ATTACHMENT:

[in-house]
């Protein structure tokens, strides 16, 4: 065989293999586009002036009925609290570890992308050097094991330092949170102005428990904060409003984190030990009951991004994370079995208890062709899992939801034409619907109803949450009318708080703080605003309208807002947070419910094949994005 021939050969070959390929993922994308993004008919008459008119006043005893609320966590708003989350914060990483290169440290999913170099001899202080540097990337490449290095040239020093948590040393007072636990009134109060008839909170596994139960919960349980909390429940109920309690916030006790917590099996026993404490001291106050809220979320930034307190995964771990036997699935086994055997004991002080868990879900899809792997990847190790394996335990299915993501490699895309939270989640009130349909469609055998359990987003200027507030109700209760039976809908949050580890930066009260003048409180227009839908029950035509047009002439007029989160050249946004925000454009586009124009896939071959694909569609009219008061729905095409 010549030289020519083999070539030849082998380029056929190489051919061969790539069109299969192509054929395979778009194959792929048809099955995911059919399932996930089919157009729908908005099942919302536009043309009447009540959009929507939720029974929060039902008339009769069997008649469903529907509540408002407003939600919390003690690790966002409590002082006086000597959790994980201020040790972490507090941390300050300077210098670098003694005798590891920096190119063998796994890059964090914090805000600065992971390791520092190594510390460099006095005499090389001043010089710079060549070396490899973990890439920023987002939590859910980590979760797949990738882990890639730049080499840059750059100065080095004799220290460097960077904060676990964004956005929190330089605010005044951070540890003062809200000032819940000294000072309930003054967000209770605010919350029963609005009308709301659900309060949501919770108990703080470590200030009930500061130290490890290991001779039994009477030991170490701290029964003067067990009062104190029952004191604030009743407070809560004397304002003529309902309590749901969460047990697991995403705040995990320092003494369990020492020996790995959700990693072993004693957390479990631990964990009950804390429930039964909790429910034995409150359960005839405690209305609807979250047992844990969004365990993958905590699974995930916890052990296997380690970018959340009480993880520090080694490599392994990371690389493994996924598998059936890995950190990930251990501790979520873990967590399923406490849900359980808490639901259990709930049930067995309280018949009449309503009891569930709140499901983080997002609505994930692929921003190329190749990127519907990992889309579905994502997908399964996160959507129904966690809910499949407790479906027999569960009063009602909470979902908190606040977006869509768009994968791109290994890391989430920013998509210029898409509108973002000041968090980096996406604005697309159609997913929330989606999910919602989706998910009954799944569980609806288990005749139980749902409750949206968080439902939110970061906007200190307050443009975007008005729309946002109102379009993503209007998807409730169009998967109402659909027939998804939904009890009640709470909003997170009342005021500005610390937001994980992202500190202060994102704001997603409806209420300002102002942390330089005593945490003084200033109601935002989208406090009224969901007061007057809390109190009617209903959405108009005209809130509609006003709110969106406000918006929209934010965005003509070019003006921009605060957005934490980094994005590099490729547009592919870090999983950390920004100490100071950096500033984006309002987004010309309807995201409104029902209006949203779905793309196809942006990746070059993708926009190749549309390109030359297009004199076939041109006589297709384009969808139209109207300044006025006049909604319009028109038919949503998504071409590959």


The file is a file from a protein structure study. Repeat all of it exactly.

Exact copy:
[in-house]
């Protein structure tokens, strides 16, 4: 065989293999586009002036009925609290570890992308050097094991330092949170102005428990904060409003984190030990009951991004994370079995208890062709899992939801034409619907109803949450009318708080703080605003309208807002947070419910094949994005 021939050969070959390929993922994308993004008919008459008119006043005893609320966590708003989350914060990483290169440290999913170099001899202080540097990337490449290095040239020093948590040393007072636990009134109060008839909170596994139960919960349980909390429940109920309690916030006790917590099996026993404490001291106050809220979320930034307190995964771990036997699935086994055997004991002080868990879900899809792997990847190790394996335990299915993501490699895309939270989640009130349909469609055998359990987003200027507030109700209760039976809908949050580890930066009260003048409180227009839908029950035509047009002439007029989160050249946004925000454009586009124009896939071959694909569609009219008061729905095409 010549030289020519083999070539030849082998380029056929190489051919061969790539069109299969192509054929395979778009194959792929048809099955995911059919399932996930089919157009729908908005099942919302536009043309009447009540959009929507939720029974929060039902008339009769069997008649469903529907509540408002407003939600919390003690690790966002409590002082006086000597959790994980201020040790972490507090941390300050300077210098670098003694005798590891920096190119063998796994890059964090914090805000600065992971390791520092190594510390460099006095005499090389001043010089710079060549070396490899973990890439920023987002939590859910980590979760797949990738882990890639730049080499840059750059100065080095004799220290460097960077904060676990964004956005929190330089605010005044951070540890003062809200000032819940000294000072309930003054967000209770605010919350029963609005009308709301659900309060949501919770108990703080470590200030009930500061130290490890290991001779039994009477030991170490701290029964003067067990009062104190029952004191604030009743407070809560004397304002003529309902309590749901969460047990697991995403705040995990320092003494369990020492020996790995959700990693072993004693957390479990631990964990009950804390429930039964909790429910034995409150359960005839405690209305609807979250047992844990969004365990993958905590699974995930916890052990296997380690970018959340009480993880520090080694490599392994990371690389493994996924598998059936890995950190990930251990501790979520873990967590399923406490849900359980808490639901259990709930049930067995309280018949009449309503009891569930709140499901983080997002609505994930692929921003190329190749990127519907990992889309579905994502997908399964996160959507129904966690809910499949407790479906027999569960009063009602909470979902908190606040977006869509768009994968791109290994890391989430920013998509210029898409509108973002000041968090980096996406604005697309159609997913929330989606999910919602989706998910009954799944569980609806288990005749139980749902409750949206968080439902939110970061906007200190307050443009975007008005729309946002109102379009993503209007998807409730169009998967109402659909027939998804939904009890009640709470909003997170009342005021500005610390937001994980992202500190202060994102704001997603409806209420300002102002942390330089005593945490003084200033109601935002989208406090009224969901007061007057809390109190009617209903959405108009005209809130509609006003709110969106406000918006929209934010965005003509070019003006921009605060957005934490980094994005590099490729547009592919870090999983950390920004100490100071950096500033984006309002987004010309309807995201409104029902209006949203779905793309196809942006990746070059993708926009190749549309390109030359297009004199076939041109006589297709384009969808139209109207300044006025006049909604319009028109038919949503998504071409590959």